Telemetry Techniques: A User Guide for Fisheries Research

Section 8.2: Considerations for Tagging and Tracking Fish in Tropical Coastal Habitats: Lessons from Bonefish, Barracuda, and Sharks Tagged with Acoustic Transmitters

Karen J. Murchie, Andy J. Danylchuk, Steven J. Cooke, Amanda C. O’Toole, Aaron Schultz, Chris Haak, Edward J. Brooks, and Cory D. Suski

doi: https://doi.org/10.47886/9781934874264.ch16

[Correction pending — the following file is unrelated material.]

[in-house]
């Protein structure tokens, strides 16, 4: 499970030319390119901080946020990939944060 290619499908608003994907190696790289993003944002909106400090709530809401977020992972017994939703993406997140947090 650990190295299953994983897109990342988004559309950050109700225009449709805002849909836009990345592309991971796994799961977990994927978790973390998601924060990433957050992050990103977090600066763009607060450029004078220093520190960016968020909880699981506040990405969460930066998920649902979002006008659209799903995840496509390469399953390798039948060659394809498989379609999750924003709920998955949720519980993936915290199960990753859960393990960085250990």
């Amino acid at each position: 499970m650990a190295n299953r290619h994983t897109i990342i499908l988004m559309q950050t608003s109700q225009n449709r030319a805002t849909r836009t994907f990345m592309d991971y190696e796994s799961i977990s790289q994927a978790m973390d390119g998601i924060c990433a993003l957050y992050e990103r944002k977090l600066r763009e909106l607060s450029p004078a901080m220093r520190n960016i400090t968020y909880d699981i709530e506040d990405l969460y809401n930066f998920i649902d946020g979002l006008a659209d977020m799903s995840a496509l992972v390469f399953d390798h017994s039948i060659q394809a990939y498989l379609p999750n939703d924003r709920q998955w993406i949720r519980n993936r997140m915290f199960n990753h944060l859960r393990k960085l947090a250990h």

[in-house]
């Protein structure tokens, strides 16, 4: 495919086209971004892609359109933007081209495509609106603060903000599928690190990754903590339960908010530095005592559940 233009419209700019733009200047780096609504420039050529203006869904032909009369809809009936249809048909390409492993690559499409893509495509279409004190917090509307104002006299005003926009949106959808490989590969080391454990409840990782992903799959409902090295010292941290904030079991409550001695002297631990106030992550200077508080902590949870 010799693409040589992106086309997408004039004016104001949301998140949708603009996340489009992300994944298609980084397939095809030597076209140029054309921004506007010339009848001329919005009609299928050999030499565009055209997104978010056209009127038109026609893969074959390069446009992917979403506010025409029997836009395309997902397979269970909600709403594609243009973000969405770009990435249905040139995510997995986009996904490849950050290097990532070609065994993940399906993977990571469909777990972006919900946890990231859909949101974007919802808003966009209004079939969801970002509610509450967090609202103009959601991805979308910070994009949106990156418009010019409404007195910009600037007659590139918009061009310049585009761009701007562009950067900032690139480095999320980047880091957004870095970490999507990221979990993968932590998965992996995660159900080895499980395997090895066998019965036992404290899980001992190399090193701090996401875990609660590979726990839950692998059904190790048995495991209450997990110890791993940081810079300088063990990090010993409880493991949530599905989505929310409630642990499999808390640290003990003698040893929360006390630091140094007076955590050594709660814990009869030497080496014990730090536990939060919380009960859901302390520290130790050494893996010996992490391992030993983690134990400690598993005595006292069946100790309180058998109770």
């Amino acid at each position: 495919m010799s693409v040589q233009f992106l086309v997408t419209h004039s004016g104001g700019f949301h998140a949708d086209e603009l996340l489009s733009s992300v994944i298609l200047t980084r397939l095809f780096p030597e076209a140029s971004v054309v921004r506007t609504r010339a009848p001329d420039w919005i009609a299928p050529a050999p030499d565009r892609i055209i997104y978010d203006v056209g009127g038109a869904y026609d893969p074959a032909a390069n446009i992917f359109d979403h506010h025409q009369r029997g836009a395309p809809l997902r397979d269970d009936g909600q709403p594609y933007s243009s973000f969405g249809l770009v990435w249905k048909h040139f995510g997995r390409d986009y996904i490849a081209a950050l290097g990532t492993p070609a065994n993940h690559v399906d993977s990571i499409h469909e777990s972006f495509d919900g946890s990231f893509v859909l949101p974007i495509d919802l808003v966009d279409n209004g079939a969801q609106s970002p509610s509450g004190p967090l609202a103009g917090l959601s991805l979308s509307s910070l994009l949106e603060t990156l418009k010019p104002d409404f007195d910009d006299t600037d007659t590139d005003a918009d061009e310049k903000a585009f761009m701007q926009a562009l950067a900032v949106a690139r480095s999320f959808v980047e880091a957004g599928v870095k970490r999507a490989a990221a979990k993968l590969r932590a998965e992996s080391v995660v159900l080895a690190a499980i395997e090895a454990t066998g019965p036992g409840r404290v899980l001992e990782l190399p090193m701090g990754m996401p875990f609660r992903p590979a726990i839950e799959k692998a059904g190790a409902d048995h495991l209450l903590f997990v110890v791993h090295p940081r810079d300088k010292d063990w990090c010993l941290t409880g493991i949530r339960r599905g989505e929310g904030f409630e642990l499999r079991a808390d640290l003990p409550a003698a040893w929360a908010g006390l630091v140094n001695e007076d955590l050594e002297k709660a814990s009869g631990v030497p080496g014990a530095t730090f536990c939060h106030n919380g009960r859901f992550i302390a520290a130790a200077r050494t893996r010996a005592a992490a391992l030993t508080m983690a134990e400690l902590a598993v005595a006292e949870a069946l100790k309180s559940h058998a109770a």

Acoustic telemetry is proving to be a very useful tool for understanding the spatial ecology of fish and invertebrates that use tropical coastal marine environments (e.g., Simpfendorfer et al. 2002; Stark et al. 2005; Lindholm et al. 2006; Gordon and Seymour 2009). Given that radio telemetry is not effective in salt water systems due to signal attenuation (Pincock and Voegeli 1992), the development of acoustic telemetry has increased the capacity to examine the movement patterns and habitat use of highly mobile marine organisms, such as bony fishes and sharks (e.g., Meyer et al. 2007, 2009). The advent of remote logging receivers has also enabled data to be collected continuously, further increasing the capacity to examine factors such as diurnal movement patterns (e.g., Murchie et al. 2010) as well as the influence of stochastic events (e.g., tropical storms; Heupel et al. 2003) on the spatial ecology of fish in tropical coastal environments. Although telemetry has yielded a better understanding of the spatial ecology of fishes, there can be many hurdles to overcome when using acoustic telemetry in tropical coastal environments. For example, high water temperatures, shallow intertidal environments, hurricanes, and predominantly open systems can all influence the ability to address specific questions related to the movement patterns of fishes.